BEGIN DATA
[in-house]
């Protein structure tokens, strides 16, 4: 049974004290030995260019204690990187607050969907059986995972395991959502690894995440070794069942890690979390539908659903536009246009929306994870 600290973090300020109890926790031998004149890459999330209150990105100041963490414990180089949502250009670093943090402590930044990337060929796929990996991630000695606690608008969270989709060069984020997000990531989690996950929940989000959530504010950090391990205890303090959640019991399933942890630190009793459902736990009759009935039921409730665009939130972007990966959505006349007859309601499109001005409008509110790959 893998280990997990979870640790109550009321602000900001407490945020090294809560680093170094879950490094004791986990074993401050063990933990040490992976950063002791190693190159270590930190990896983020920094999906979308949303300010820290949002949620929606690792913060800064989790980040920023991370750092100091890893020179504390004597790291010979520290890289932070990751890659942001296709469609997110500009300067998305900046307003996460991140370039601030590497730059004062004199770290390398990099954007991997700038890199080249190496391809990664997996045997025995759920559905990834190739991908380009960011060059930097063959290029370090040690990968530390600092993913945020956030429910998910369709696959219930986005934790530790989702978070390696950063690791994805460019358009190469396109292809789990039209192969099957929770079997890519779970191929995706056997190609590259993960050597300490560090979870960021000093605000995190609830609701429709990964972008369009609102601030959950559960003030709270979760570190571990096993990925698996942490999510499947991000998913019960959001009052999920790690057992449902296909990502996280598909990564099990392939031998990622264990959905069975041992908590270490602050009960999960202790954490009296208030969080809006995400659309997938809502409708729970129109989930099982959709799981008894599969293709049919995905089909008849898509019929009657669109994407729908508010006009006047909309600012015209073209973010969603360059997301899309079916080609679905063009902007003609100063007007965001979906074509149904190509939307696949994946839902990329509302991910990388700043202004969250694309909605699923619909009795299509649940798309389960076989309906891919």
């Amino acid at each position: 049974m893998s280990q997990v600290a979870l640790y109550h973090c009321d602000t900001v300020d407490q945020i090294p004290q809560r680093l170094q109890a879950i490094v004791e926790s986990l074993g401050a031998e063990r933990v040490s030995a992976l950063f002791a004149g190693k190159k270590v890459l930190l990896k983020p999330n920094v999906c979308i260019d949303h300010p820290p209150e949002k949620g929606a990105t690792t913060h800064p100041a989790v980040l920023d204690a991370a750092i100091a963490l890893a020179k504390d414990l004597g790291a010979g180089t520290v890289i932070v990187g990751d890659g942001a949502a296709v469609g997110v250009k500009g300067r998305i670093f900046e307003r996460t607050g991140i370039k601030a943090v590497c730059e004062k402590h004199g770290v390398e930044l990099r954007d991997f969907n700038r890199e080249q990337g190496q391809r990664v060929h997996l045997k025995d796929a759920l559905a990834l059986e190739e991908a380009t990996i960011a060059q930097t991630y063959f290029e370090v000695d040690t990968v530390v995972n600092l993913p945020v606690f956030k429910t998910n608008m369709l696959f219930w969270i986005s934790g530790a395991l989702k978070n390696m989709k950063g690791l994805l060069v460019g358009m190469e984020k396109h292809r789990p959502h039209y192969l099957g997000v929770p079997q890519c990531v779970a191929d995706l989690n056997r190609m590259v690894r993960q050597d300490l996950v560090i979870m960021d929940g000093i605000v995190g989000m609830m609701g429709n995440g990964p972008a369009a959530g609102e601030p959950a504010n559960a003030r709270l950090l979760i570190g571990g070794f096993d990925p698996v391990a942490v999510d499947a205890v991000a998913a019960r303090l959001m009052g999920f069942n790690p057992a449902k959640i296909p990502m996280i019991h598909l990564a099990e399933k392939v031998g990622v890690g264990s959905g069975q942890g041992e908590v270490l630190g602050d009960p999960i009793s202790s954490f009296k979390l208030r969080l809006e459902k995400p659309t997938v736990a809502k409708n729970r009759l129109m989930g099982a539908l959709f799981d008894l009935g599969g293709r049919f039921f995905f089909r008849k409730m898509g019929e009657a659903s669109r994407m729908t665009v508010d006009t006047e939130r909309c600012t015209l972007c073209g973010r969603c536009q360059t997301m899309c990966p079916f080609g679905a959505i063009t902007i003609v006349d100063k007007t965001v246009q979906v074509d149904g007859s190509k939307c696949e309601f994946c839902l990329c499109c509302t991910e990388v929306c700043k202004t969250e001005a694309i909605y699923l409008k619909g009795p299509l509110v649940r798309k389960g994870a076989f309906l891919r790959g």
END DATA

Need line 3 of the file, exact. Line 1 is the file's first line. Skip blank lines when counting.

């Amino acid at each position: 049974m893998s280990q997990v600290a979870l640790y109550h973090c009321d602000t900001v300020d407490q945020i090294p004290q809560r680093l170094q109890a879950i490094v004791e926790s986990l074993g401050a031998e063990r933990v040490s030995a992976l950063f002791a004149g190693k190159k270590v890459l930190l990896k983020p999330n920094v999906c979308i260019d949303h300010p820290p209150e949002k949620g929606a990105t690792t913060h800064p100041a989790v980040l920023d204690a991370a750092i100091a963490l890893a020179k504390d414990l004597g790291a010979g180089t520290v890289i932070v990187g990751d890659g942001a949502a296709v469609g997110v250009k500009g300067r998305i670093f900046e307003r996460t607050g991140i370039k601030a943090v590497c730059e004062k402590h004199g770290v390398e930044l990099r954007d991997f969907n700038r890199e080249q990337g190496q391809r990664v060929h997996l045997k025995d796929a759920l559905a990834l059986e190739e991908a380009t990996i960011a060059q930097t991630y063959f290029e370090v000695d040690t990968v530390v995972n600092l993913p945020v606690f956030k429910t998910n608008m369709l696959f219930w969270i986005s934790g530790a395991l989702k978070n390696m989709k950063g690791l994805l060069v460019g358009m190469e984020k396109h292809r789990p959502h039209y192969l099957g997000v929770p079997q890519c990531v779970a191929d995706l989690n056997r190609m590259v690894r993960q050597d300490l996950v560090i979870m960021d929940g000093i605000v995190g989000m609830m609701g429709n995440g990964p972008a369009a959530g609102e601030p959950a504010n559960a003030r709270l950090l979760i570190g571990g070794f096993d990925p698996v391990a942490v999510d499947a205890v991000a998913a019960r303090l959001m009052g999920f069942n790690p057992a449902k959640i296909p990502m996280i019991h598909l990564a099990e399933k392939v031998g990622v890690g264990s959905g069975q942890g041992e908590v270490l630190g602050d009960p999960i009793s202790s954490f009296k979390l208030r969080l809006e459902k995400p659309t997938v736990a809502k409708n729970r009759l129109m989930g099982a539908l959709f799981d008894l009935g599969g293709r049919f039921f995905f089909r008849k409730m898509g019929e009657a659903s669109r994407m729908t665009v508010d006009t006047e939130r909309c600012t015209l972007c073209g973010r969603c536009q360059t997301m899309c990966p079916f080609g679905a959505i063009t902007i003609v006349d100063k007007t965001v246009q979906v074509d149904g007859s190509k939307c696949e309601f994946c839902l990329c499109c509302t991910e990388v929306c700043k202004t969250e001005a694309i909605y699923l409008k619909g009795p299509l509110v649940r798309k389960g994870a076989f309906l891919r790959g």